We’ve already established that the PGA Tour may be one of the world’s greediest 501-c-3 “not-for-profit” organizations.
After we published their 2016 tax return, you didn’t need to be a partner at KPMG to figure that out.
Now the tour is preparing to take its greed level to new heights.
This week Jay “The Sherriff Of Nottingham” Monahan dispatched some of his henchman to basically tell the state of Rhode Island that they want a piece of the action should the smallest state in America open its borders to legal sports gambling as now allowed thank to last week’s ruling from the stately Supreme Court Of The United States.
First we need to point out that The Tour wasn’t ballsy enough to head up there all by its lonesome. They jumped on the coat-tails of Major League Baseball and the NBA.
What the Goodfellas from the three organizations were after was a piece of the action. They basically told the lawmakers up there in The Ocean State that they wanted to wet their beaks if there is a chunk of gambling money flowing through the coffers.
What all three failed to realize that, unless your name happens to be Pete Rose, you’re not placing too many bets on baseball games.
The NBA? I’m looking for someone I know who watches NBA games — haven’t found them yet.
So now we get to golf.
Someone needs to tell Commissioner Jay Monahan before he sends “Moose and Rocco” up to Rhode Island, is that virtually none of the big-time gamblers give a hoot about golf.
The 50,000-pound giants in the room are NFL and College Football. Simple as that. When it comes to those twins, money bet on golf is smaller than a pimple on a gnat’s ass.
There’s no end to the greed when it comes to the PGA Tour.
Now when it comes to gambling, The Tour has already turned a blind-eye to a couple of high profile situations that featured on the The Tour’s most highly-decorated players.
Enter Phil Mickelson.
Before we venture further, we refer to this paragraph from the PGA Tour’s Player Handbook:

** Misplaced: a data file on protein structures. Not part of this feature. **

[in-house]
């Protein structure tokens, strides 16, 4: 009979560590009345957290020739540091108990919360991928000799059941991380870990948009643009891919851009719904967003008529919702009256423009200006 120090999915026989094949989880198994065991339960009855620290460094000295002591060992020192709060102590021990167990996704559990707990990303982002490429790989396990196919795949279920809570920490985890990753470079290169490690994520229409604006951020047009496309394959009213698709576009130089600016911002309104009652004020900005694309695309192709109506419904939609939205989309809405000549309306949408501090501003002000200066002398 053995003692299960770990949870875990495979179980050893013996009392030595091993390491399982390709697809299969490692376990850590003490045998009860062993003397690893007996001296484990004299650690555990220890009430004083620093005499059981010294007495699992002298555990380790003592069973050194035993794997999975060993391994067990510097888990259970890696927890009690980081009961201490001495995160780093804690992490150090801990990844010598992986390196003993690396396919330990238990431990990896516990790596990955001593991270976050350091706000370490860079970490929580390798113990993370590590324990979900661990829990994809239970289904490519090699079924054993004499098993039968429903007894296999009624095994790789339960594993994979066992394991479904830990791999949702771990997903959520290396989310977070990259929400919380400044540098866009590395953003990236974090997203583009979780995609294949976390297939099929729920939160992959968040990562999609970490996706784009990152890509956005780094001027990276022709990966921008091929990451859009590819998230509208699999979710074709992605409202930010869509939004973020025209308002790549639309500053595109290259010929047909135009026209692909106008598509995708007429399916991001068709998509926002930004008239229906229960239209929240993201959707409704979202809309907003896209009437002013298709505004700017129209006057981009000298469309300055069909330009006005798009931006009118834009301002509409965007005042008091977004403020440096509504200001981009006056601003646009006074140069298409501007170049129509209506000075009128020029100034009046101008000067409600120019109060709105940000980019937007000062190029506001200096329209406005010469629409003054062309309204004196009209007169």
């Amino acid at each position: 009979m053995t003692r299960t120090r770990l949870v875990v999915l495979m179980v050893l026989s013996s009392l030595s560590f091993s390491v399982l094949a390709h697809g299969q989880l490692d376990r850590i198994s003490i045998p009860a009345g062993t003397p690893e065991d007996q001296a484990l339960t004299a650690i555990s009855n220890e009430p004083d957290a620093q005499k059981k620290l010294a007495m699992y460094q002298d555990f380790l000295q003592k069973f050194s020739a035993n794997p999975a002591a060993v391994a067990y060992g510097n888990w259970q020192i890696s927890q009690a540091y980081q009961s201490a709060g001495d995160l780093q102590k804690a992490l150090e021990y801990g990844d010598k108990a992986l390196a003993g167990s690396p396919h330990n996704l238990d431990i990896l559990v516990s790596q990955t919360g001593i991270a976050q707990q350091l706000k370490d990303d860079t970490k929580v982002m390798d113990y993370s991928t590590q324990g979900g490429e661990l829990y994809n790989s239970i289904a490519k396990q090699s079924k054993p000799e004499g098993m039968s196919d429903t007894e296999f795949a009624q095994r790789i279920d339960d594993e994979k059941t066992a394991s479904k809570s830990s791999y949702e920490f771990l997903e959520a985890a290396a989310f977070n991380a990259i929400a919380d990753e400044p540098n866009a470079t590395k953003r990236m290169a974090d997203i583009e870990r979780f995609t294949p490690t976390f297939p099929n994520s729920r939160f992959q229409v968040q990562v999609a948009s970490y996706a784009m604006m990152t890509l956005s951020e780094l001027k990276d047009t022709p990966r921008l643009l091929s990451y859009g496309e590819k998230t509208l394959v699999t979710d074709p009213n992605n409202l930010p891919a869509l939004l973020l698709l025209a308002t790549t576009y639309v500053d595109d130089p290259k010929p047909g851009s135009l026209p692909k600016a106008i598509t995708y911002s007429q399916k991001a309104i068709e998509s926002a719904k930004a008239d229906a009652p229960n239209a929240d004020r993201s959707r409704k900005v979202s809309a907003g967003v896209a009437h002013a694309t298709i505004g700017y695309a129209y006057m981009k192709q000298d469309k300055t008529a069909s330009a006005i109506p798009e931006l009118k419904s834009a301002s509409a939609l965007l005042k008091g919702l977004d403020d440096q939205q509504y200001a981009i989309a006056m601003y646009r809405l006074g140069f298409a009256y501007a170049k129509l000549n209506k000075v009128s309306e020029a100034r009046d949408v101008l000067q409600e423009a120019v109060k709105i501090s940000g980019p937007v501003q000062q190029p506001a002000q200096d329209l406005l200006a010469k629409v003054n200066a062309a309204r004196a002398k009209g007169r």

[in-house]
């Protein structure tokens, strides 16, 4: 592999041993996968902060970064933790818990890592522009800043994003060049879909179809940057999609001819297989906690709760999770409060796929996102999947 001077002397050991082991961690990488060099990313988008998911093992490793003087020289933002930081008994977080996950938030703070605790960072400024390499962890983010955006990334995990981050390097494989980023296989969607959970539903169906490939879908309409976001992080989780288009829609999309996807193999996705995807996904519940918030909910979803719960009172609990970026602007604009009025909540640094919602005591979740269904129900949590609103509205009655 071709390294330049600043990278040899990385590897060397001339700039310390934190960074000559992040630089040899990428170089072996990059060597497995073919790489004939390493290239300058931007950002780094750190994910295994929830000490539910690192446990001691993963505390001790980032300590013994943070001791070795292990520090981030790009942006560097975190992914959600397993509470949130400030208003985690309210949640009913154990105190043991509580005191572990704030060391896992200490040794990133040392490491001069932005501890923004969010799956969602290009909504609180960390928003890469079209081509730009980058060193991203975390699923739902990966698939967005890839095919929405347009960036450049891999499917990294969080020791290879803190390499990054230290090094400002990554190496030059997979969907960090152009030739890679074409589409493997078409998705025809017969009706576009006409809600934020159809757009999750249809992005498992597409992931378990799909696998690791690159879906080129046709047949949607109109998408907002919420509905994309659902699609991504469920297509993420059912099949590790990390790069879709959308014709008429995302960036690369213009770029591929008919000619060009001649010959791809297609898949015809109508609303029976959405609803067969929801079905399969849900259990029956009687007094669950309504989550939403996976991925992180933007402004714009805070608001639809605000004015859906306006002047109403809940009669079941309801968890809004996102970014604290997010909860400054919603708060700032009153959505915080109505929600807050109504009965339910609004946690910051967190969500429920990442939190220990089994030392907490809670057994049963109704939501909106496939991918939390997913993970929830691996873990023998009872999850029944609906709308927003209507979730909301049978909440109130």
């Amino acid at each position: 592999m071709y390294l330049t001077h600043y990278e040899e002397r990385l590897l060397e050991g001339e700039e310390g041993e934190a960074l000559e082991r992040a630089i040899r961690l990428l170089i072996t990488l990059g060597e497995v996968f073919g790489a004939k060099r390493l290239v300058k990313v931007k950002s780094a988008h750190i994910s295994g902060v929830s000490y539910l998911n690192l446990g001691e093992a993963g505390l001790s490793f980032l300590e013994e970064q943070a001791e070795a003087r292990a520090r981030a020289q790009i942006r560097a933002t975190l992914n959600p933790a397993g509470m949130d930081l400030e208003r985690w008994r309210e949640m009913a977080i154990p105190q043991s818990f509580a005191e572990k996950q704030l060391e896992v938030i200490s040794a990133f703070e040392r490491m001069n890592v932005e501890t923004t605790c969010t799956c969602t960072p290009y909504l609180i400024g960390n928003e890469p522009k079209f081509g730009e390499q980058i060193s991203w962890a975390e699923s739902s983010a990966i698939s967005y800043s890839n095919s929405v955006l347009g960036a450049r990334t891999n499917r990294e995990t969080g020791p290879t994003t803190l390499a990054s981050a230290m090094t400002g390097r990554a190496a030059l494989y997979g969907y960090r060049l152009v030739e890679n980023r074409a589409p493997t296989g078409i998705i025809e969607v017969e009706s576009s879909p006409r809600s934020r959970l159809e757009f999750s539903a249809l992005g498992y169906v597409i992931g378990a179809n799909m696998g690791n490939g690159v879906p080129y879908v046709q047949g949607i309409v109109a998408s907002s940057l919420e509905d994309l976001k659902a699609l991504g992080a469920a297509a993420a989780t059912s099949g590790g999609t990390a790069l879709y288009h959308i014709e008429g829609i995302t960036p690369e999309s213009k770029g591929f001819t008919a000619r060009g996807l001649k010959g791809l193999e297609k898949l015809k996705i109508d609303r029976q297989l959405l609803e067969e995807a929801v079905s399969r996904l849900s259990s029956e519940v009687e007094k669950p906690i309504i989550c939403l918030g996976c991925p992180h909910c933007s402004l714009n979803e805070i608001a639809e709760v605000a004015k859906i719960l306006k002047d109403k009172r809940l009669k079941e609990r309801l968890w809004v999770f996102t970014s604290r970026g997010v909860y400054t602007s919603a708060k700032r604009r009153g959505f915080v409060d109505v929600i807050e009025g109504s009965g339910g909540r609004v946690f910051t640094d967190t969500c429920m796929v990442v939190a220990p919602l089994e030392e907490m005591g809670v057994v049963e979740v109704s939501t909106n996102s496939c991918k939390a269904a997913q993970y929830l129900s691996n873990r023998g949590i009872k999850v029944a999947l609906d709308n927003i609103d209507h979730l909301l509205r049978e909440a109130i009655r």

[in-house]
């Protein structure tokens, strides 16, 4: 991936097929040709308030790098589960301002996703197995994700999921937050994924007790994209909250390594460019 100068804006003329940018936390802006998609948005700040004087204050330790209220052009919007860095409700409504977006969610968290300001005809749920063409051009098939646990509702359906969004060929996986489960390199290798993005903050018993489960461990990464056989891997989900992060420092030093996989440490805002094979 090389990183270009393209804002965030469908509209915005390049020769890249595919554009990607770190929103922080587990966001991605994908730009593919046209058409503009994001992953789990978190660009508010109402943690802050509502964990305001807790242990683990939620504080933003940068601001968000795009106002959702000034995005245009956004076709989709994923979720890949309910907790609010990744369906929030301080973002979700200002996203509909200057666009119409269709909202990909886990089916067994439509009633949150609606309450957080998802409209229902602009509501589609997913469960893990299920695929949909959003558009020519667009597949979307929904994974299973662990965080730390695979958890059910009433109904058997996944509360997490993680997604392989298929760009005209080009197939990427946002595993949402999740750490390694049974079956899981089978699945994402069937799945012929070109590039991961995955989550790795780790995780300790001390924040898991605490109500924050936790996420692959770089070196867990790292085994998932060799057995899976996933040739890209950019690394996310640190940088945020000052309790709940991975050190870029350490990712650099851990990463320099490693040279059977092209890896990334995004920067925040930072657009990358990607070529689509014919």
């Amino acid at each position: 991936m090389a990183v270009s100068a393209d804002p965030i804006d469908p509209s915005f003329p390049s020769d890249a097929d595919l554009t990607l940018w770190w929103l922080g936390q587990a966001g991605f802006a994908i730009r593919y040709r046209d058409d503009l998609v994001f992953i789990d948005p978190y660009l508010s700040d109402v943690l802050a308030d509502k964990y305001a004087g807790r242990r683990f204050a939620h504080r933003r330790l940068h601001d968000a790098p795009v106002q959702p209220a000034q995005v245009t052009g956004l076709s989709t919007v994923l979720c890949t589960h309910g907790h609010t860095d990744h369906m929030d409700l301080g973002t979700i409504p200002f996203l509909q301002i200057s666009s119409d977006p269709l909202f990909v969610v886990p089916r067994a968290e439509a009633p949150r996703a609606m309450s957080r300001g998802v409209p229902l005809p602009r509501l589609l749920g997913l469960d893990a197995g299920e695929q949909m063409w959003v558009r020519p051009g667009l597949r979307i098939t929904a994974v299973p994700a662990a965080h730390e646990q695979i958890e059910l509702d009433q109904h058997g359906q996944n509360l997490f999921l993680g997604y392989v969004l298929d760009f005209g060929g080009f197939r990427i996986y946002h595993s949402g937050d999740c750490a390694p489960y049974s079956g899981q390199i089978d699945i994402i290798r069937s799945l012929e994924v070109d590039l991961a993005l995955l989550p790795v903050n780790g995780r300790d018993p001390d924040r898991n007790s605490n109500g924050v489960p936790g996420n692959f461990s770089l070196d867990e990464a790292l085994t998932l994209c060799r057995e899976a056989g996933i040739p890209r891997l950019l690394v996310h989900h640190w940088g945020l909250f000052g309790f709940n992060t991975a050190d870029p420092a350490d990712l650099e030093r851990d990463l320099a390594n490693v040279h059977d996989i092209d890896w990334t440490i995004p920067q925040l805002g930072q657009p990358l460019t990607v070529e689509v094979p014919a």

Said handbook has special language related to gambling and it reads that a player shall not: ”associate with or have dealings with persons whose activities, including gambling, might reflect adversely upon the integrity of the game of golf.”
Maybe you noticed that Phil was pretty chummy with a fella named Billy Walters, who now sits in the Federal Hoosegow, a convicted felon.
Seems Phil owed Billy, a known bookie, a sizeable sum of cash, millions to be in the ball park.
Also seems that Lefty was pretty chummy with Walters, to the point that Walters hatched an insider-trading scheme to help Mickelson pay down his gambling debts to good old Billy.
Enter the Dean Foods Caper.
Lefty got off scott-free because he got his information from Walters, who got his from the Chairman of Dean Foods. And that technicality, kept Mickelson from a guest suite at the nearest Federal Pen. Had Lefty been getting it from The Chairman, well, therein lies the get-out-of-jail Free Card for Philly-Mick.
So obviously Mickelson was “associating with” and “had dealings” with a person whose activities did include gambling and certainly did reflect adversely upon the integrity of basically anyone and anything, the PGA Tour included.
The Tour kept its head buried in the sand on that one and now, it wants in on profits from gambling.
Which brings us back to that “501-c-3” “not-for-profit” nonsense.
The Supreme Court needs to make another ruling:
Any “not-for-profit” that asks for proceeds from gambling revenues, should immediately forfeit its “not-for-profit” status.
Simple as that.